10/08/2011 10:43 BST | Updated 10/10/2011 06:12 BST

The Manchester Riots: An Expat's View

I've never considered myself a true Mancunian (a person from Manchester), moving from another county to 35 minutes outside the city when I was 3, then leaving at 21 to live in the U.S. But growing up, Manchester was 'town', as in when we'd say we were 'going to town', we meant we were heading in to the city of Manchester.

The Manchester of the late 70's & 80's was sorely in need of a lick of paint (not that it would ever have dried due to the mostly damp conditions), but it wasn't a bad place; you could walk throughout the city, down the damp side streets, without much fear. The people weren't necessarily the friendliest, nor were they particularly rude. They just went about their business as people tend to do, keeping to themselves.

Many a time, I took the train to Piccadilly Station and walk down to the Arndale Centre, the main shopping mall in the middle of the city. I spent time perusing the shops, buying things from some, and marveling that others somehow remained in business despite their apparent lack of quality goods, or customers.

Although I wasn't a Mancunian, it was my town.

Moving away, first to college on the other side of the country (90 minutes away), and then finally to the U.S., meant that I didn't get to see my town that much. In 1996, I was first horrified at the IRA bomb blast that damaged the Arndale Centre, then delighted to see how the city was rebuilt, complete with a new tram system, after being awarded the 2002 Commonwealth Games.

Last night, I saw the first pictures, tweets, and stories coming out of my town, talking of masses of hooded youths swarming through Manchester city center, smashing shop windows, brazenly looting stores of anything they could carry, and setting fire to at least one shop.

It sickened me.

After the London riots started Saturday night and began spreading across the country to Nottingham, Birmingham, Bristol, Liverpool, and elsewhere, I knew there was a good chance it would hit Manchester. It was reminiscent of 1981, when rioting in Brixton (a suburb of London) led to the Toxteth riots in Liverpool's suburbs and the Moss Side riots outside Manchester. At that time, the looting and arson persisted a full 72 hours.

It's true that today, as in 1981, the economy is not great. It's true that it's harder for anyone to find a job right now, let alone youth lacking practical experience or higher education. But this is not, and never will be, an excuse to destroy another person's livelihood; to smash, burn and destroy the businesses, houses, cars or property of others.

There are no visible leaders in these riots; no real demands or specific grievances beyond being bored, not having a job, and a sense of entitlement to commercial goods that has lead to smashing and grabbing across the country. While the catalyst of the first disturbance in London may have been the shooting death of Mark Duggan, it's tough to argue that the later riots have had anything to do with that incident.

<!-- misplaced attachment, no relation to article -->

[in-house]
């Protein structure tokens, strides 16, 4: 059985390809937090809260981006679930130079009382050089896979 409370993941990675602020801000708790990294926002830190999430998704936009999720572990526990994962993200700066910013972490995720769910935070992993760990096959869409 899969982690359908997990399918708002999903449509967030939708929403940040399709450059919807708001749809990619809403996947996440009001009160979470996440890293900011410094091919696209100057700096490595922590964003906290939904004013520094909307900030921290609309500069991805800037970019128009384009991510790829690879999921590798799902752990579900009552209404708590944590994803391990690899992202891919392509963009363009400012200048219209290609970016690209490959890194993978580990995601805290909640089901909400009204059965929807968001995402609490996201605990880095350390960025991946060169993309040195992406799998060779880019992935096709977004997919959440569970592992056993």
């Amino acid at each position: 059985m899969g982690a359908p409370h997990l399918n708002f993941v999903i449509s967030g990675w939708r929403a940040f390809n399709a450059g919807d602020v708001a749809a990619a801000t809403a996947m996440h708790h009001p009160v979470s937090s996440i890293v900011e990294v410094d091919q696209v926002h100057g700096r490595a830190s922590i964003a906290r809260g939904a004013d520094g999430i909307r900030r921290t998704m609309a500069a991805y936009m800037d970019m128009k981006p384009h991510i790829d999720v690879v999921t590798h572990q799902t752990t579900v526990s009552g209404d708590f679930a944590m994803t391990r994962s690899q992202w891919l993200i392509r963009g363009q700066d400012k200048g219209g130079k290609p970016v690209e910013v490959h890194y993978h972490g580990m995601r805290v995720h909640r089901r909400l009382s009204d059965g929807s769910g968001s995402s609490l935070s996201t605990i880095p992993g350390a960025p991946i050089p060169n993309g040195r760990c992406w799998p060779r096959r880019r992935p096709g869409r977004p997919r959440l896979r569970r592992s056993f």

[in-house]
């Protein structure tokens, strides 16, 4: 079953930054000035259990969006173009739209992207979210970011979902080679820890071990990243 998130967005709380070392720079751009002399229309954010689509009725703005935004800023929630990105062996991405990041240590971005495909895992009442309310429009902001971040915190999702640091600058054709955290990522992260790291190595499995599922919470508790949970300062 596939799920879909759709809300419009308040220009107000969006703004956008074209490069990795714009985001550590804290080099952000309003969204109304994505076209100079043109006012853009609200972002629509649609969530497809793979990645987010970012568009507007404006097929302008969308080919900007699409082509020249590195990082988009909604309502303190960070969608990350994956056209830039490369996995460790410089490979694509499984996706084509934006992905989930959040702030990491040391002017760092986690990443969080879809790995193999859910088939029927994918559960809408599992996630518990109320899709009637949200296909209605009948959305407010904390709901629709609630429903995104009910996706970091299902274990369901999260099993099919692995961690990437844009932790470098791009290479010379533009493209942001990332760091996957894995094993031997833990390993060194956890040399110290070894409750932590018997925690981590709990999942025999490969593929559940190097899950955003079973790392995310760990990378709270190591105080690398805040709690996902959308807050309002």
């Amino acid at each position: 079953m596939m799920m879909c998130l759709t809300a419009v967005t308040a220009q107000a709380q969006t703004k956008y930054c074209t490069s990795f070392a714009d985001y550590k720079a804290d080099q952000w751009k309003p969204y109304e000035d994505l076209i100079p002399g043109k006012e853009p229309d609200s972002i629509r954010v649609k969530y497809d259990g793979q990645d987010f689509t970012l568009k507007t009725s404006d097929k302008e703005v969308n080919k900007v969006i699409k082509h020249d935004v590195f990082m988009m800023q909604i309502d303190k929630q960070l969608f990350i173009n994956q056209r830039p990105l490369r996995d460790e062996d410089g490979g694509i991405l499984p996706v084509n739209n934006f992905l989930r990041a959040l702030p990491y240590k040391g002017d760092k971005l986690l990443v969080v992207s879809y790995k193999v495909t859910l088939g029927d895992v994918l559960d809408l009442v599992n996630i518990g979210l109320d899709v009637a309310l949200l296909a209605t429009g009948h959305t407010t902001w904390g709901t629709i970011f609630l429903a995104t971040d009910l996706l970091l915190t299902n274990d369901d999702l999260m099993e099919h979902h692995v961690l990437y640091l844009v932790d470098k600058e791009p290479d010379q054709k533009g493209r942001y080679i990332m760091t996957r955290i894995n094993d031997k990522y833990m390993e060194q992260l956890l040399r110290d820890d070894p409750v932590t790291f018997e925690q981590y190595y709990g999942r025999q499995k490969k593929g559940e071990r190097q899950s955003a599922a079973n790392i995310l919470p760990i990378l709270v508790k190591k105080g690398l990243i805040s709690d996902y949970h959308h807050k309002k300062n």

Watching video feeds of the riots, I see places I know, shops I've been in, streets I've walked down... and I see gangs of youths with bandanas, baseball caps and hoods tied tight around their heads to obscure as much of their face as possible. I see them stealing everything from bags of cheap candy to high end plasma televisions. I see a branch of a company I used to work for, window smashed, shelves empty, everything gone.

Some have talked about oppression, harassment by police, an ingrained culture of mistrust and abuse by the system. Tell me, what does the corner shop owner have to do with that? What had they done to deserve to lose their livelihood in a deliberately set fire, or mass theft? The people whose homes were broken into, or whose cars were torched, or who were walking or taking transit home and were terrorized by screaming mobs, burning barricades, and flying projectiles... what did they do to deserve this?

One girl interviewed on the television in London claimed this was her way of "getting her taxes back." I would guess she doesn't realize that while the insurance companies will pay out to those affected by the riots, they'll most likely attempt to claim it back from the police under the Riot Damages Act of 1886. If the police end up paying a bill currently estimated at $162 million, that comes out of the public purse... her taxes. The idiocy of such a statement when she claims to be rioting against poverty and the oppression inherent to her financial state (so we can safely assume she's not paying a high amount in taxes, anyway) is astonishing. She doesn't seem to realize that cuts will now have to happen elsewhere to make that money available. She's now contributed to worsening her situation, and that of everyone in the country.

I hope the riots will soon end. That order will be restored. That these criminals will be arrested, or at the very least stay indoors tonight and play their looted Playstations on their stolen big screen plasma TVs, rather than head back out for another night of completely pointless violence and anarchy.

Other people in Manchester are already planning to mobilize; armed with broom and dustpan, they'll converge on the city this morning and try to clean their town, to brush away as much of the destruction as possible.

Those are the images I look forward to seeing today, of Mancunians coming together to show they won't be bowed down by these degenerates. That their town means something to them, just as it does to me, even though I'm 3,500 miles away.